Unfinished: What to do with those half written stories?

 

Where to begin? Just begin. Yes, I know… But what I mean really is this: Do I start a new story or tackle an old one, one of those half written skeletons hiding in my document box? This is a problem. Those half written stories. Does this happen to anyone else? You become lit, inspired, an idea pops into your mind and you write fast, hard, and effortlessly and then the next day, a week later, or even a month later you come back to the story or the novel and think: Where do I go from here? Does this story have the steam to carry on? Am I being lazy not finishing it or is it just not working? And when you don’t seem to quite know the answers to those questions, you put the story aside. For now.

Well, I’ve put too many stories aside. There must be at least a dozen half written stories waiting for me to take another look at them, waiting for me to decide if they should be continued or put to rest. But how do we know? How do we know when an unfinished story is worth pursuing?  Must we finish everything we begin? Just get to the end people say.  Revise later. But how much fight should we give one story? Sometimes no matter how hard we try to push towards an ending, the story fights against us refusing to gel, flow, build, grow.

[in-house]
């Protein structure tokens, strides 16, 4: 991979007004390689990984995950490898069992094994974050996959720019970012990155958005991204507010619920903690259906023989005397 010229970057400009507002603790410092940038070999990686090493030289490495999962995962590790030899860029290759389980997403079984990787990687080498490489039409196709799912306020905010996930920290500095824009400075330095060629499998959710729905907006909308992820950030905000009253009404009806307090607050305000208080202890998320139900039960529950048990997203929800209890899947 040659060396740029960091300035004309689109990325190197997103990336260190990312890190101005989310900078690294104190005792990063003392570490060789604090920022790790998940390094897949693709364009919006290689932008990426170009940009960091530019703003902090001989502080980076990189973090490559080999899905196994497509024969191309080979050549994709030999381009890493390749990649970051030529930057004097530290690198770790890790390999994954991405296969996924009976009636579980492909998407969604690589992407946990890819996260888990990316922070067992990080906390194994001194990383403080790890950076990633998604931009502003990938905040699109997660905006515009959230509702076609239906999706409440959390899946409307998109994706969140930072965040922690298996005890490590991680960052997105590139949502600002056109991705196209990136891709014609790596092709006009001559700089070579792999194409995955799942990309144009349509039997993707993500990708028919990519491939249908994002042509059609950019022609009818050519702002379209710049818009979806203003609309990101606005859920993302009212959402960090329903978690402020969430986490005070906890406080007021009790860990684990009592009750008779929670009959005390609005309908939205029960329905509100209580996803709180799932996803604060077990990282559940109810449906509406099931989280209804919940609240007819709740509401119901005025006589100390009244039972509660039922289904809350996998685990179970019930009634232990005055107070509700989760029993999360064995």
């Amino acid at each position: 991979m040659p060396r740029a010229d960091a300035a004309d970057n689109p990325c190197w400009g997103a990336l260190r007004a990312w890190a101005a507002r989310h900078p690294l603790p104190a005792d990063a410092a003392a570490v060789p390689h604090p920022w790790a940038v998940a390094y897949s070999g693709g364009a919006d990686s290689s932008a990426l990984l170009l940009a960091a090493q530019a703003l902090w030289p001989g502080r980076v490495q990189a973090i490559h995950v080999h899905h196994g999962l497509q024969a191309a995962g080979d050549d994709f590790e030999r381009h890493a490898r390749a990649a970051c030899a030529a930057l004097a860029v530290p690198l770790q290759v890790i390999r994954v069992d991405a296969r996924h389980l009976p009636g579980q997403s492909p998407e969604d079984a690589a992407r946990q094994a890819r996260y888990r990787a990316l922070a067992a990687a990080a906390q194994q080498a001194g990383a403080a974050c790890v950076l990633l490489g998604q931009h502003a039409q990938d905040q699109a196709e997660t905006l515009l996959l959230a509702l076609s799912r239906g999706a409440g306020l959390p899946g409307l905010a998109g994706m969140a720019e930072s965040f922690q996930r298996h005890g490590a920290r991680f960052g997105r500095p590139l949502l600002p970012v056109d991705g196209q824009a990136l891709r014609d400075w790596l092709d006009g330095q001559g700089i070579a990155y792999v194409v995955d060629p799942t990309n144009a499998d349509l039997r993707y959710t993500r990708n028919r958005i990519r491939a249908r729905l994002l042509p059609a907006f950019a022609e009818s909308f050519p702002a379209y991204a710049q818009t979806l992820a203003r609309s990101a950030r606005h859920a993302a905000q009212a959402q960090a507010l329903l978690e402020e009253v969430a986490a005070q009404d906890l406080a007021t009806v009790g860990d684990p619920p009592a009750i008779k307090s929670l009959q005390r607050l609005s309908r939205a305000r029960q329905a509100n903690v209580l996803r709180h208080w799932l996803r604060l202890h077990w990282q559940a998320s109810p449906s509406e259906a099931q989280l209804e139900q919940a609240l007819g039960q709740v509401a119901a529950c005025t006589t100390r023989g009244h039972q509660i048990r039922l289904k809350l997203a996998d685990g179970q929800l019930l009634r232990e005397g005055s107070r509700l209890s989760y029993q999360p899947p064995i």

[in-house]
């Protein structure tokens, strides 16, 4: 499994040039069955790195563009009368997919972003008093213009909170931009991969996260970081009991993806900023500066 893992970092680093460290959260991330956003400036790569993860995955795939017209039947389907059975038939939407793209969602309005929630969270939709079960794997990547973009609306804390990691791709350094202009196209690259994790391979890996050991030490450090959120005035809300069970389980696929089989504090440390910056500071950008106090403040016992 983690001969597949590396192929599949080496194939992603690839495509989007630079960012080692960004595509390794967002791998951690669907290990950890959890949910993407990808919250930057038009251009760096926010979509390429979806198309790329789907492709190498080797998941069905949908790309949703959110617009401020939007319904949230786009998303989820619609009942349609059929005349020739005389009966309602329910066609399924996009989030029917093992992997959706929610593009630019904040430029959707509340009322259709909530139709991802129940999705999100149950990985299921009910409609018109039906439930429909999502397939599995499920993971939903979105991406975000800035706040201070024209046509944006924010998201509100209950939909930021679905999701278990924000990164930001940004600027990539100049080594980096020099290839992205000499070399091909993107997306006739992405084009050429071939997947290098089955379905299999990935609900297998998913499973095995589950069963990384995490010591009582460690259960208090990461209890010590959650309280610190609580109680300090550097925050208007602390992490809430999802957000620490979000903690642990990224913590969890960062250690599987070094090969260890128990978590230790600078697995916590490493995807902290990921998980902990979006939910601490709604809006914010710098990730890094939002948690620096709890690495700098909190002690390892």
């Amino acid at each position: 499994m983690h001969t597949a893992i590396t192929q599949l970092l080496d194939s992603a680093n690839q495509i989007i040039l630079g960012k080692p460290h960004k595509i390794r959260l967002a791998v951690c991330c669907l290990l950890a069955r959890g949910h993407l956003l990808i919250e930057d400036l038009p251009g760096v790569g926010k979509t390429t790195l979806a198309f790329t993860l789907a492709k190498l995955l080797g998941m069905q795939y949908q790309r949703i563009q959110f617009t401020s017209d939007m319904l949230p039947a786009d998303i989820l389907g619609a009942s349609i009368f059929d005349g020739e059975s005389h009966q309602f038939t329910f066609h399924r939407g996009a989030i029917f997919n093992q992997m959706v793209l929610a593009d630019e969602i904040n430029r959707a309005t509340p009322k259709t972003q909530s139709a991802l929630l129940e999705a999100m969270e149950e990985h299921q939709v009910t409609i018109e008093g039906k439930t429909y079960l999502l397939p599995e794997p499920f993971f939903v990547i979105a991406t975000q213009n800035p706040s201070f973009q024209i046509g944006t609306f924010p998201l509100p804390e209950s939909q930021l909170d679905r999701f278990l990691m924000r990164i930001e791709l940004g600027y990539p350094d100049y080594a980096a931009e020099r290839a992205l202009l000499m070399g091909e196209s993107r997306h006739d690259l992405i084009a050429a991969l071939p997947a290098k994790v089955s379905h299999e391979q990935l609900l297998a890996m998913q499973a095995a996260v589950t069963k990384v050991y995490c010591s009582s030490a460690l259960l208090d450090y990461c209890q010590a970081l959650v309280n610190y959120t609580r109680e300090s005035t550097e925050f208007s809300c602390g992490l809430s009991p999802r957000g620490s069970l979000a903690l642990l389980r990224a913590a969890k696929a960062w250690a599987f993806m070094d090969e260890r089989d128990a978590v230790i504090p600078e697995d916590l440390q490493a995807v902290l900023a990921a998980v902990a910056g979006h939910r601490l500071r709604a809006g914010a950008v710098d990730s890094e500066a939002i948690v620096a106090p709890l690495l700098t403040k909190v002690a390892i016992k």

Many times, I’ve recycled old story ideas and folded them into newer stories.  In that sense, I guess material can never be truly wasted. It’s always up there, hidden in our mind, ready to be discovered again. So perhaps it’s not about the story, but rather about how it’s written– the way we begin it, structure it, the tense we choose, the voice– that decides whether a story flows or not.  I guess I shouldn’t worry too much about those old orphan stories, the ones saved in the “story ideas” file. Hopefully soon they will breathe life in another way, as their inspiration still lives in the unconscious.

Write about your obsessions, we’re always told. When I look at those dozen stories they all hit the same thematic notes:  illness, death, addiction, loss. My obsessions it seems. I don’t think I even realized how similar the themes were while writing them. I guess, if anything, those stories now give me a sense of the issues that matter to me, remind me of the ideas and questions that fuel my writing. And now, as I begin, I must simply decide whether to let those stories simply inspire or whether there are one or two left that still have a strong, beating heart.

“I will write entirely to find out what I’m thinking, what I’m looking at, what I see and what it means. What I want and what I fear.” -Joan Didion

 

 

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0 thoughts on “Unfinished: What to do with those half written stories?

  1. Running Eagle

    I have also noticed that my withering orphans (unfinished stories) tend to be dark and moody. Sometimes they can be merged into other stories, but for the most part, I just use them for writting practice. One was butchered repetedly while I worked through Noah Lukeman’s "The First Five Pages". I wasn’t going anywhere with it, and by the time I was done, it wasn’t worth reading. But it was invaluable practice on writting in different voices.

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